Objectives: Increasing awareness of the heterogeneity of diabetes mellitus (DM) at presentation is changing our approach to this disease. We used the 1999 American Diabetes Association (ADA) criteria to determine the distribution of DM patterns in a large pediatric cohort with the aim of documenting the emergence of type 2 diabetes mellitus.
Material and methods: Charts of diabetic children aged 1 to 16 years and admitted to our center between 1993 and 1998 were reviewed for data needed to achieve classification of the type of diabetes mellitus.
Results: Of the 382 study patients, 327 (85.6%) had autoimmune type 1 DM (clinical insulin-treated type 1 DM with immunologic and/or genetic evidence of autoimmunity) and 6 (1.6%) had idiopathic type 1 DM (clinical insulin-treated type 1 DM without evidence of autoimmunity). Four (1.0%) patients met all the criteria for type 2 DM; all were obese and three had acanthosis nigricans; in one the diagnosis was changed from type 1 to type 2 DM during follow-up. Four patients could be classified as lean patients with type 2 DM. In keeping with recent reports of a rise in the incidence of type 2 DM, 6 of these type 2 cases were diagnosed in the last year of the study.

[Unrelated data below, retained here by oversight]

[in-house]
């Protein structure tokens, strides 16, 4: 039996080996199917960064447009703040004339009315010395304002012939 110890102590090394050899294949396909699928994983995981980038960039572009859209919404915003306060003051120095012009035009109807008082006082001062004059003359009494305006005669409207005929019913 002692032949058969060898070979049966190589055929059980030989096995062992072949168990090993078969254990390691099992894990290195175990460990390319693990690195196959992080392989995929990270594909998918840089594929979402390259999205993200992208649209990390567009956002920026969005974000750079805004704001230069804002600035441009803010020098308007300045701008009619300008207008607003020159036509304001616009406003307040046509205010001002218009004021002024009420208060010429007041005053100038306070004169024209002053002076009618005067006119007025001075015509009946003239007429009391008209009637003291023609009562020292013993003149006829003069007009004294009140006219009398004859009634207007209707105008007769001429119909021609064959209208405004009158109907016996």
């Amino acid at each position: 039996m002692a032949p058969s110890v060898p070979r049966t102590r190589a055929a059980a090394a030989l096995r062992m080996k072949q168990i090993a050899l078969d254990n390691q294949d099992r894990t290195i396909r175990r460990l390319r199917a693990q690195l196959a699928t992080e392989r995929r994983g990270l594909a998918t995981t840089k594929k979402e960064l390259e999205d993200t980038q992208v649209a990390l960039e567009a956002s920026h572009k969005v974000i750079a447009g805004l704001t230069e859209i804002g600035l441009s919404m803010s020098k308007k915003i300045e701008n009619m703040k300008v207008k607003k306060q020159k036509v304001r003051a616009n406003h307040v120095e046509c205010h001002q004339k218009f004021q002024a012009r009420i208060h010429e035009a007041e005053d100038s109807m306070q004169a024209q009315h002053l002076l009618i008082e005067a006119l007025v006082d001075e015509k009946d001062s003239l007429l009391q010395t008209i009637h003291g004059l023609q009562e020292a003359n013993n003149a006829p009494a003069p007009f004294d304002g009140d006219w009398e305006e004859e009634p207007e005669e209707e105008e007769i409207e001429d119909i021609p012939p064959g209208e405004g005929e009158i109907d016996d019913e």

Conclusion: The ADA classification helps to understand the pathophysiology of pediatric DM, thus providing useful therapeutic guidance. At presentation, most cases of pediatric DM are type 1, but we show here that type 2 DM becomes now a diagnosis to consider although in children. Our study, from a one large study center is not an epidemiological one but is consistent with population studies. Systematic or targeted screening for type 2 in children should be discussed.